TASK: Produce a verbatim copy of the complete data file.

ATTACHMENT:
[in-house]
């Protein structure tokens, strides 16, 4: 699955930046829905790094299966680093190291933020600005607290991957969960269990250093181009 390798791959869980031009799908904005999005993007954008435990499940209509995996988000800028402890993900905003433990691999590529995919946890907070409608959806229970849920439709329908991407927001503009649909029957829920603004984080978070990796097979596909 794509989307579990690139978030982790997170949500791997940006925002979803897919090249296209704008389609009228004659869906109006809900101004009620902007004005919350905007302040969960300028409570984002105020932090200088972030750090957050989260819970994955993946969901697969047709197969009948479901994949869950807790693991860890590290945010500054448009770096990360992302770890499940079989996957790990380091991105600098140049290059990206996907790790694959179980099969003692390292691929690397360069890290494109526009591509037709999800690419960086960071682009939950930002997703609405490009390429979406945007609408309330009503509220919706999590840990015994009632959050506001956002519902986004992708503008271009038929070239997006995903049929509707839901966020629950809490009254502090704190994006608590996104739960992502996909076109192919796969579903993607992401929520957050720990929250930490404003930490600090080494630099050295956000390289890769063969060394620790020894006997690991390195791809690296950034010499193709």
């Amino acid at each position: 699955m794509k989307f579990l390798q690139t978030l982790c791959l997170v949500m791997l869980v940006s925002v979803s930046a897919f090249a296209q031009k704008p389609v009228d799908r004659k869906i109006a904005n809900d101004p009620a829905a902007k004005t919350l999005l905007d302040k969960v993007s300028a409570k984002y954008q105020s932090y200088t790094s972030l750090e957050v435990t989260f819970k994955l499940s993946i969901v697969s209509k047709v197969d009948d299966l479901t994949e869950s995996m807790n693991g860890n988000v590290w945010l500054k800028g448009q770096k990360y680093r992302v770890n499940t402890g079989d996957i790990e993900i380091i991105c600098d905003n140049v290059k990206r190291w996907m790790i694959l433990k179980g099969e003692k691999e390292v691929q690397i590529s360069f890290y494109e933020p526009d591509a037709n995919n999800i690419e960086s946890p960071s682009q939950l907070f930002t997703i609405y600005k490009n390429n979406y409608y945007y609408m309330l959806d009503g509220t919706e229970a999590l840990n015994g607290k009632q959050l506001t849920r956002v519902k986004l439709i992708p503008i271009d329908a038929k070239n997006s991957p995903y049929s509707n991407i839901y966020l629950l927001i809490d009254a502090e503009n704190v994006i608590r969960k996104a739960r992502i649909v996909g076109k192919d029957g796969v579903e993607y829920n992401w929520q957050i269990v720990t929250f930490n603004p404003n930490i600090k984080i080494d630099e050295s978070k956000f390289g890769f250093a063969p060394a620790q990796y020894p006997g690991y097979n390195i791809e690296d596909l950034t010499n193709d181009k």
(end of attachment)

[in-house]
């Protein structure tokens, strides 16, 4: 699955930046829905790094299966680093190291933020600005607290991957969960269990250093181009 390798791959869980031009799908904005999005993007954008435990499940209509995996988000800028402890993900905003433990691999590529995919946890907070409608959806229970849920439709329908991407927001503009649909029957829920603004984080978070990796097979596909 794509989307579990690139978030982790997170949500791997940006925002979803897919090249296209704008389609009228004659869906109006809900101004009620902007004005919350905007302040969960300028409570984002105020932090200088972030750090957050989260819970994955993946969901697969047709197969009948479901994949869950807790693991860890590290945010500054448009770096990360992302770890499940079989996957790990380091991105600098140049290059990206996907790790694959179980099969003692390292691929690397360069890290494109526009591509037709999800690419960086960071682009939950930002997703609405490009390429979406945007609408309330009503509220919706999590840990015994009632959050506001956002519902986004992708503008271009038929070239997006995903049929509707839901966020629950809490009254502090704190994006608590996104739960992502996909076109192919796969579903993607992401929520957050720990929250930490404003930490600090080494630099050295956000390289890769063969060394620790020894006997690991390195791809690296950034010499193709």
């Amino acid at each position: 699955m794509k989307f579990l390798q690139t978030l982790c791959l997170v949500m791997l869980v940006s925002v979803s930046a897919f090249a296209q031009k704008p389609v009228d799908r004659k869906i109006a904005n809900d101004p009620a829905a902007k004005t919350l999005l905007d302040k969960v993007s300028a409570k984002y954008q105020s932090y200088t790094s972030l750090e957050v435990t989260f819970k994955l499940s993946i969901v697969s209509k047709v197969d009948d299966l479901t994949e869950s995996m807790n693991g860890n988000v590290w945010l500054k800028g448009q770096k990360y680093r992302v770890n499940t402890g079989d996957i790990e993900i380091i991105c600098d905003n140049v290059k990206r190291w996907m790790i694959l433990k179980g099969e003692k691999e390292v691929q690397i590529s360069f890290y494109e933020p526009d591509a037709n995919n999800i690419e960086s946890p960071s682009q939950l907070f930002t997703i609405y600005k490009n390429n979406y409608y945007y609408m309330l959806d009503g509220t919706e229970a999590l840990n015994g607290k009632q959050l506001t849920r956002v519902k986004l439709i992708p503008i271009d329908a038929k070239n997006s991957p995903y049929s509707n991407i839901y966020l629950l927001i809490d009254a502090e503009n704190v994006i608590r969960k996104a739960r992502i649909v996909g076109k192919d029957g796969v579903e993607y829920n992401w929520q957050i269990v720990t929250f930490n603004p404003n930490i600090k984080i080494d630099e050295s978070k956000f390289g890769f250093a063969p060394a620790q990796y020894p006997g690991y097979n390195i791809e690296d596909l950034t010499n193709d181009k």